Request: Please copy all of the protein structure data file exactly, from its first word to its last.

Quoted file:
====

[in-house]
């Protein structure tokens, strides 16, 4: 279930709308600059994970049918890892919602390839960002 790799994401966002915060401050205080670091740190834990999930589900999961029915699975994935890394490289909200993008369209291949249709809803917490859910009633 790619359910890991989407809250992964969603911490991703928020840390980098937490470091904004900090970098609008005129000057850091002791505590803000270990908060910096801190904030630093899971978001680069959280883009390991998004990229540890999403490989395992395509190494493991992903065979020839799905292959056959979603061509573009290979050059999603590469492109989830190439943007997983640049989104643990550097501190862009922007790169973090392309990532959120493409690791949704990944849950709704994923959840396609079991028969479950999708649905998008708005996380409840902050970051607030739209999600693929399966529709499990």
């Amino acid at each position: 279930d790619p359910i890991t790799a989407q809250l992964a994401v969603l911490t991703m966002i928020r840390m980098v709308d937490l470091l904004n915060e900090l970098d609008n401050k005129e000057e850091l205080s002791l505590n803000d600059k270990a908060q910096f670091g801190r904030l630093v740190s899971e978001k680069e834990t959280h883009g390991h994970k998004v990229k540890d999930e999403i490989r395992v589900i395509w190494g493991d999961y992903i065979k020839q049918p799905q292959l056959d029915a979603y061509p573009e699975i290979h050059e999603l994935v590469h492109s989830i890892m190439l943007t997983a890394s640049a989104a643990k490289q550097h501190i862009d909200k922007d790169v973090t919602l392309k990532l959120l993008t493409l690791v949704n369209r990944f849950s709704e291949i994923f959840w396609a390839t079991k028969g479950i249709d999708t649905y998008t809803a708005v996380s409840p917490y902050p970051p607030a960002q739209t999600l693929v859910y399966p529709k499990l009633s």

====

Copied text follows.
[in-house]
């Protein structure tokens, strides 16, 4: 279930709308600059994970049918890892919602390839960002 790799994401966002915060401050205080670091740190834990999930589900999961029915699975994935890394490289909200993008369209291949249709809803917490859910009633 790619359910890991989407809250992964969603911490991703928020840390980098937490470091904004900090970098609008005129000057850091002791505590803000270990908060910096801190904030630093899971978001680069959280883009390991998004990229540890999403490989395992395509190494493991992903065979020839799905292959056959979603061509573009290979050059999603590469492109989830190439943007997983640049989104643990550097501190862009922007790169973090392309990532959120493409690791949704990944849950709704994923959840396609079991028969479950999708649905998008708005996380409840902050970051607030739209999600693929399966529709499990």
């Amino acid at each position: 279930d790619p359910i890991t790799a989407q809250l992964a994401v969603l911490t991703m966002i928020r840390m980098v709308d937490l470091l904004n915060e900090l970098d609008n401050k005129e000057e850091l205080s002791l505590n803000d600059k270990a908060q910096f670091g801190r904030l630093v740190s899971e978001k680069e834990t959280h883009g390991h994970k998004v990229k540890d999930e999403i490989r395992v589900i395509w190494g493991d999961y992903i065979k020839q049918p799905q292959l056959d029915a979603y061509p573009e699975i290979h050059e999603l994935v590469h492109s989830i890892m190439l943007t997983a890394s640049a989104a643990k490289q550097h501190i862009d909200k922007d790169v973090t919602l392309k990532l959120l993008t493409l690791v949704n369209r990944f849950s709704e291949i994923f959840w396609a390839t079991k028969g479950i249709d999708t649905y998008t809803a708005v996380s409840p917490y902050p970051p607030a960002q739209t999600l693929v859910y399966p529709k499990l009633s």